20 June, 2024

CIY’s Vision for Raising Up Tomorrow’s Leaders

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by | 1 May, 2024 | 1 comment

By Jayson French with Eric Epperson 

I loved the church before I knew who Jesus was. My family didn’t go to church. We weren’t churchgoing types. But then we met the people who made up my local church and they won us over. Getting to know those people led us to know Jesus. They made my parents feel at home, discipled me, and eventually helped me hear the call to vocational ministry. To be honest, I see my work today as a continuation of their work.  

Who did you love before you knew who Jesus was? Whose impact on your life led you to Christ? It’d be worth your time to thank them today if possible. And when you’re done sending them a text or email, I’d ask you to consider who will carry on your work after you’re gone. You don’t have to check the calendar to know you are closer to retirement than ever. 

Have you given much thought about who will follow in your footsteps? If this concerns you, you’re not alone. The concern for the future generation of church leaders is widespread. In 2023, Christianity Today reported that 1 in 4 pastors plans to retire by 2030. Additionally, in 2022, only 16 percent of Protestant pastors are under 40, with 52 being the average age of a pastor in the United States. As we see more and more Boomers retire, and Gen Xers preparing to retire, the church faces an immense shortage of pastors. A Barna survey revealed that 75 percent of pastors find it increasingly difficult to discover mature, young Christians interested in becoming pastors.  

Wait. Did Barna say, “It’s becoming harder to find mature, young Christians who want to become pastors?” I disagree. I see them every summer. Approximately 1,600 young individuals stand up each summer at CIY events and dedicate their lives to vocational ministry. The students aren’t the issue; we adults are. We owe those students, and the future church, our best effort to find a solution.  

Our role at Christ In Youth is to serve the church. Like Paul wrote in Philippians 1:3-5, “I always pray with joy because of your partnership in the gospel” (author’s paraphrase). We create moments that stir a desire to do kingdom work. Sometimes, that kingdom work plays out in the school cafeteria, but sometimes it meshes with a career path.  

But at CIY, we see a disconnect between the approximately 1,600 young people who make decisions every summer and the number who follow through. Intentional pastors raise the next generation of church leaders, but often the voices of young people are competing in a noisy space. Think about the amount of attention young people get from teachers and coaches when it comes to career prep. There are admissions tests and internships, co-ops, and career days. There are unrelenting expectations and pressure on our students. It’s not that the call to vocational ministry wasn’t real, it’s just that no one helped a young person put wheels on it.  

For the last couple of years, this issue has been at the forefront of our hearts at CIY. So many times, at a church or CIY event, people want to know what CIY is doing to call the next generation of pastors. We began to pray through this issue and conducted some research to listen to students who went to CIY events in recent years. We surveyed more than 400 people (all of whom graduated high school between 1992 and 2023) who made vocational ministry decisions at CIY events. The research showed that of those who made decisions to go into ministry at CIY events, 63 percent of them are still actively taking steps to fulfill that decision.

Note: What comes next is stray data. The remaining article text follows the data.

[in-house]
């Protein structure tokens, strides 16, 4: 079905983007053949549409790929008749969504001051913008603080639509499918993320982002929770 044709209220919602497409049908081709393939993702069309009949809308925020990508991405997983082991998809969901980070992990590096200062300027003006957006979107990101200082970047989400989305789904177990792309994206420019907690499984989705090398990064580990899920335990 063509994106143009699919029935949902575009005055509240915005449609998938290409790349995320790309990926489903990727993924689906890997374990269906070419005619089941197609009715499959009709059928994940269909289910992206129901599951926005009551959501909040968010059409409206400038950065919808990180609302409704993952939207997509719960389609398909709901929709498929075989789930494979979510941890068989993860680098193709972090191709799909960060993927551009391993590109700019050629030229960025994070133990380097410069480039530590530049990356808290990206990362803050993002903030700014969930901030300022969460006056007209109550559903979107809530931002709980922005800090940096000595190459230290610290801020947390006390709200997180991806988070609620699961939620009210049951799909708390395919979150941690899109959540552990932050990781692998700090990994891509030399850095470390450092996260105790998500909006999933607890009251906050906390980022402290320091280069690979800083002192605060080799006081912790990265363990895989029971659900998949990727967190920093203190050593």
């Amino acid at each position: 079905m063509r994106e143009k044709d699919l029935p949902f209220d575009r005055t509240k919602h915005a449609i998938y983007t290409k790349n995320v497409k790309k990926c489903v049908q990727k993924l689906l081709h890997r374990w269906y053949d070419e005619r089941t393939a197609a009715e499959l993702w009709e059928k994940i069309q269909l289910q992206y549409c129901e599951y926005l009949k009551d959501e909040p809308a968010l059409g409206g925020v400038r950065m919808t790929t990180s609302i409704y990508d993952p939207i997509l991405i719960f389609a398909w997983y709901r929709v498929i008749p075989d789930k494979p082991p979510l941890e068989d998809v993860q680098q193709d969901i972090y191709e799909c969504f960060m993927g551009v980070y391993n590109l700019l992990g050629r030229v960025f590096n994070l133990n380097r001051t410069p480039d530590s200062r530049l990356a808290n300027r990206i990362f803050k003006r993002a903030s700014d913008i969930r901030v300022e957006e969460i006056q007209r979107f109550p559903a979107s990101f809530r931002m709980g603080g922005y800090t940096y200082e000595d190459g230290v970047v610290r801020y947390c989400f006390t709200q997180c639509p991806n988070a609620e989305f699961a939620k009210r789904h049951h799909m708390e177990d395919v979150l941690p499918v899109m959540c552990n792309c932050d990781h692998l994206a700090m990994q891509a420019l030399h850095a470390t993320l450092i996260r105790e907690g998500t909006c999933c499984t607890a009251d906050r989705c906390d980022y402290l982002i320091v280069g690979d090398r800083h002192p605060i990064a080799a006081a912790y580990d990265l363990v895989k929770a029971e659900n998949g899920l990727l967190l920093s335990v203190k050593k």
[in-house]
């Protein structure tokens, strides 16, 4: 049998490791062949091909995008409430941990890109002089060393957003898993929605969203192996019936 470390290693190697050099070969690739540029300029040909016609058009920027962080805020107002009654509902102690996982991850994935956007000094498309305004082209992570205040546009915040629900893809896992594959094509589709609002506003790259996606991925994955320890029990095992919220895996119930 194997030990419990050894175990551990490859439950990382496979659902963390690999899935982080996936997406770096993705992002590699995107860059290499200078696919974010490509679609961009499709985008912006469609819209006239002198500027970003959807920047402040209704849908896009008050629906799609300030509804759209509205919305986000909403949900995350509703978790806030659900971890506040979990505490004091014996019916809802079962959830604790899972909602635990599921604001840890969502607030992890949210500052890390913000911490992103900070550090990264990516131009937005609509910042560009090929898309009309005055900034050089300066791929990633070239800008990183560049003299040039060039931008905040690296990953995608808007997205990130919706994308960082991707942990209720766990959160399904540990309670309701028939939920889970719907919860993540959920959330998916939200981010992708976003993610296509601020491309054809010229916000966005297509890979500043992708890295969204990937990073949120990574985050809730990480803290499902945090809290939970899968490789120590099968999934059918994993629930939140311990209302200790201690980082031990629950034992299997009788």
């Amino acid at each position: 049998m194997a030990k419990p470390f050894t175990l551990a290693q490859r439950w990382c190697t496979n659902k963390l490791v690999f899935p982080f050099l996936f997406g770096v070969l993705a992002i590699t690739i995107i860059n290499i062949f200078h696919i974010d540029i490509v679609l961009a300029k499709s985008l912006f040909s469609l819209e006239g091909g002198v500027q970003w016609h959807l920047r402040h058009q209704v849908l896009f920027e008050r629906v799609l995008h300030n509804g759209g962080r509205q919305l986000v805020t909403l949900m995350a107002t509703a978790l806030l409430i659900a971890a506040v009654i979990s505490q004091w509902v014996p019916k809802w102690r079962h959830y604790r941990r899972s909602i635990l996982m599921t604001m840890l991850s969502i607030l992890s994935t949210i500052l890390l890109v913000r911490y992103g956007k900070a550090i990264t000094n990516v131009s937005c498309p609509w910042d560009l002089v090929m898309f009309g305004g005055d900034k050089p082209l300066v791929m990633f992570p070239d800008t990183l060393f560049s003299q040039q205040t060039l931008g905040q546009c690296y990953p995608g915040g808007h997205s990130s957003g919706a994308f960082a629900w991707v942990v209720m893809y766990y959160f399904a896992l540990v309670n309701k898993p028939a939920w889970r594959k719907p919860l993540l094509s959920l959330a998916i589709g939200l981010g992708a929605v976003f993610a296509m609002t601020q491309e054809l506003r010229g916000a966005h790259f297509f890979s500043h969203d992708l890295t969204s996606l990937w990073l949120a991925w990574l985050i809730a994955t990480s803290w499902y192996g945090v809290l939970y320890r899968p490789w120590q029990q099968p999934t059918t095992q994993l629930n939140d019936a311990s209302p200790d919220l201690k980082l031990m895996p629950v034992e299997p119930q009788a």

We asked former CIY attendees who are pursuing ministry today, what their church did that helped them the most. We gave them a list and asked them to check all that apply. The leading responses were “believed in me” (66 percent), “let me start serving” (47 percent), and “mentored me for ministry” (46 percent). The data indicates that empowering relationships and opportunities to serve are monumental catalysts for launching pastors. And the good news is that those are things that every church can offer.  

We have a generation of young people who are attending our events who are looking for Christianity to be about something more than attendance. This generation is the most interactive in history. They want to create, not just observe. They desire to contribute, not merely consume. The attractional model doesn’t interest them; they seek an activation model.  

Starting this summer, we will begin a multiyear process to ensure that every decision made at a CIY event is a resourced decision. This means every student will leave their CIY event with a plan. This initiative will arm them with the necessary tools to engage with pastors, parents, and others. As we focus on preparing students for the journey ahead, I encourage you, as a church leader, to reflect on four characteristics of leaders who nurture and support the leaders of tomorrow.  

  

Leaders Who Care (Enough to Track the Data)  

In my many experiences with thoughtful leaders, one principle stands out: If it matters, we measure it. We have attendance projections, campaign goals, and program benchmarks. We track downloads and recruit volunteers. But I once asked a pastor how many students they sent into ministry last year, and he couldn’t provide an answer. This lack of awareness is a crisis, so I’d like to share one goal and one opportunity with your church’s leadership.  

First the goal. I encourage your leadership team to make praying for harvest workers a part of every meeting of elders. I encourage you to set a tangible number you measure of how many vocational ministry leaders you’d like to see your church produce every year. I’d like you to become the biggest champions of your youth ministry and lavishly reward the results you’d like to see.  

Now the opportunity. CIY is investing time, energy, and money into creating resources for students who will make ministry commitments. I invite you to work with us through using these resources in your ministry and/or underwriting their creation. We would be honored to have a conversation with your missions committee about how we can work together to equip 1,600 young people every year to follow through with what God has called them to do.